I Wish I Would Have Known #23: Could Flow Run Succeeded after Showing Timeout Message.

It’s known behavior that, if you test a cloud flow that runs for longer than 10 minutes, you may get a timeout message in Power Automate, even though the flow continues to run in the background. If this happens, reopen the view to receive the current status.

I Wish I Would Have Known #22: Environment Type and Backup Retention Period

Changing an environment type to sandbox will immediately reduce backup retention to 7 days. If you do not need backups (restore points) older than 7 days, then you can safely switch the type. If you think you may need restore points older than 7 days, it is recommended that you keep the environment as production and consider restoring to a different environment of type sandbox. Read more on the official docs here.

I Wish I Would Have Known #20: Get the list of new apps and flows in your tenant.

Sometimes, the most useful things may go unnoticed, this FLOW template can  provide a list of new apps, flows, and connectors that have been introduced into your tenant within a configurable window. This is very useful when you are an admin and have to do some house keeping activities in the tenant.

I Wish I Would Have Known #19: Maker Portal: User Cannot See an Environment

Sharing an app with the user and, asking the user to run the app for one time will resolve this issue for most cases. I have had few instances where, new users with maker roles were unable to see the environment in the maker portal even after sharing the app. However, sharing a sample App with Co-owner permission resolved this issue.

I Wish I Would Have Known #18: Delete Permission for Model-Driven Apps

The underlying structure of Model-Driven apps are totally different than Canvas apps. Model-Driven apps are created at environment level and owned by the organization so, if you need to give delete permission for model-driven apps, it should be given at the environment level. Means, this will give the permission to delete apps created by other users as well. This is the main reason why Model-Driven app delete permission is restricted to admin roles.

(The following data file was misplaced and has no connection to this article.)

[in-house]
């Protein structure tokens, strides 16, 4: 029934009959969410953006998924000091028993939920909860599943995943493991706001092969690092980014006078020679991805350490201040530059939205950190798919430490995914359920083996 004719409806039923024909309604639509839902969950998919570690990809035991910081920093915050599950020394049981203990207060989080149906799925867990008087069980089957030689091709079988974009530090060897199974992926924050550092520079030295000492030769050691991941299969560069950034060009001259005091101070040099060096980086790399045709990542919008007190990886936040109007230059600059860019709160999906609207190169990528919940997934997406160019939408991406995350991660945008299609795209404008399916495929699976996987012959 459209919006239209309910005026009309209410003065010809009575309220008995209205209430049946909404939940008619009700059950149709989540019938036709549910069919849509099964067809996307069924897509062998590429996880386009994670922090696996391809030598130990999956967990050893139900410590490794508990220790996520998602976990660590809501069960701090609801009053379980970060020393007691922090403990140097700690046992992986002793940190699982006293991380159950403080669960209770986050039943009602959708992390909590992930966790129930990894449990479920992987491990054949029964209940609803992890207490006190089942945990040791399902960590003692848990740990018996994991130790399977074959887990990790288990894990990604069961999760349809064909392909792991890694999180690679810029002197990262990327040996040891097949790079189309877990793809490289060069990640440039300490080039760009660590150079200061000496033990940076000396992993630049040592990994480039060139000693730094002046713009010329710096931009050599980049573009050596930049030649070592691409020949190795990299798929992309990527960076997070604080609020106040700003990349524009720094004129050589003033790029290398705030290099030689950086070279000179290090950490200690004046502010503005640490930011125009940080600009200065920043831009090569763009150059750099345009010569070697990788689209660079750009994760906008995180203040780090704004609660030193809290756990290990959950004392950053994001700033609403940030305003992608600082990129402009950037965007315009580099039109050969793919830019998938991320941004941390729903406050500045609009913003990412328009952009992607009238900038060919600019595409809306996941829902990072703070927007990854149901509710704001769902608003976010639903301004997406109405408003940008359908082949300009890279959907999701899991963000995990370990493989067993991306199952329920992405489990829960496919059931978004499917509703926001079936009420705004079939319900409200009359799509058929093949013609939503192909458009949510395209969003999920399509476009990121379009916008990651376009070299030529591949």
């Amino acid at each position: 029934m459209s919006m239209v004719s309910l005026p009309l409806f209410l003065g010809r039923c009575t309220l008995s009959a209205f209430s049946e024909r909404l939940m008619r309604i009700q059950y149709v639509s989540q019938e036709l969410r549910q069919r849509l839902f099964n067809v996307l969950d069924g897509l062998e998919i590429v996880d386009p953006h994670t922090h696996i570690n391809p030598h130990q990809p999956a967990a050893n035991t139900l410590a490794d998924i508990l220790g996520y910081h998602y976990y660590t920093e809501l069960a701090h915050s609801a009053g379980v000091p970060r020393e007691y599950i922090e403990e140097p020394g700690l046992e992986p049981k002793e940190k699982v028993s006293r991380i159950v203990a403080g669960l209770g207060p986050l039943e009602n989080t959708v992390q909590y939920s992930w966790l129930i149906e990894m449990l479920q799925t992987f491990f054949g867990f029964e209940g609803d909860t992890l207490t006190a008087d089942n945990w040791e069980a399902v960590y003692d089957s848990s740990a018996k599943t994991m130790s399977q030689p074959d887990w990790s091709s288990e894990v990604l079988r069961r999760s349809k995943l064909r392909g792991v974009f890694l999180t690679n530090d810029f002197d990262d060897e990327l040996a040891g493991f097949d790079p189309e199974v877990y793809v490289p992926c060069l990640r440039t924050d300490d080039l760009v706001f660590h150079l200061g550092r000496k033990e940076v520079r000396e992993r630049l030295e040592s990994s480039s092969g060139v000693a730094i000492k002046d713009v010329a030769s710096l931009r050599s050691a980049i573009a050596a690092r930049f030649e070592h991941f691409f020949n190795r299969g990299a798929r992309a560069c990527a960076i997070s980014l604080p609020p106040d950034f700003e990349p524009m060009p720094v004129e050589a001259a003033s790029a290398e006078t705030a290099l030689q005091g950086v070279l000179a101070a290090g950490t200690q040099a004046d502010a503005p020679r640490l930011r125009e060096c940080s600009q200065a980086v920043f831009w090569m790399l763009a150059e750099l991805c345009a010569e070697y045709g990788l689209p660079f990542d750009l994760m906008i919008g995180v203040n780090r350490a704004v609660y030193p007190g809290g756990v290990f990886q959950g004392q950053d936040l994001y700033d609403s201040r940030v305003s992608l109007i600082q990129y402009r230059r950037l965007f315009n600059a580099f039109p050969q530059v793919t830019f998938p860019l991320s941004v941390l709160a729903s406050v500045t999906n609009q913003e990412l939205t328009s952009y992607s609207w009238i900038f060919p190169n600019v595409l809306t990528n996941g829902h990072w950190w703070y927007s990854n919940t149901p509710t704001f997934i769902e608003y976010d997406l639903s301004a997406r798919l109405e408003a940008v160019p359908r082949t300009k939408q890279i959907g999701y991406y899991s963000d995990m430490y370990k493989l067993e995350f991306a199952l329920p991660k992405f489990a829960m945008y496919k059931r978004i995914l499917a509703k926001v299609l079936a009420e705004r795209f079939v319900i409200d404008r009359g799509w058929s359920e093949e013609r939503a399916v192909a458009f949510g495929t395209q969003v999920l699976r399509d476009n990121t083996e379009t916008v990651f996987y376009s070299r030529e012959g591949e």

I Wish I Would Have Known #17: Environment Backup Retention Periods

Backups for production environments that have been created with a database and have one or more Dynamics 365 applications installed are retained up to 28 days. Backups for production environments which do not have Dynamics 365 applications deployed in them will be retained for 7 days. Sometimes, this can be a bit confusing but, very important to understand the differences, read more from official docs here.

Authenticate Dynamics 365 in Azure Functions Version 3

I consider Azure functions as a powerful weapon in the armory in numerous scenarios, but not limited to the following:

  • Expose Dynamics 365 APIs to third-part apps in a well-wrapped manner.
  • Delegate some of the computation load from plugins to outside D365.
  • Create scheduled custom code to run on specific intervals.
  • Insufficient infrastructure to host custom services or APIs for integration.

Read more about Azure Functions here.

One challenge we face when creating a new azure function with Dynamics 365 is that the current runtime version which is 3, it uses .Net core(runtime version 2 also). It was much easier with version 1 as it uses the .Net framework and we can directly use D365 SDK for authentication and consuming 365 services. The power apps .Net core SDK is still under the alpha version and cannot be utilized for production purposes. One easy option here is to use ADAL and WEB API. In this post, let’s see how we can authenticate an application user in Azure functions V3.

Before we start, if you are not familiar with the following, please have a glance at the links provided,

  1. Create Application users in Dynamics
  2. Creating an Azure function
  3. Creating Azure functions from visual Studio / VS Code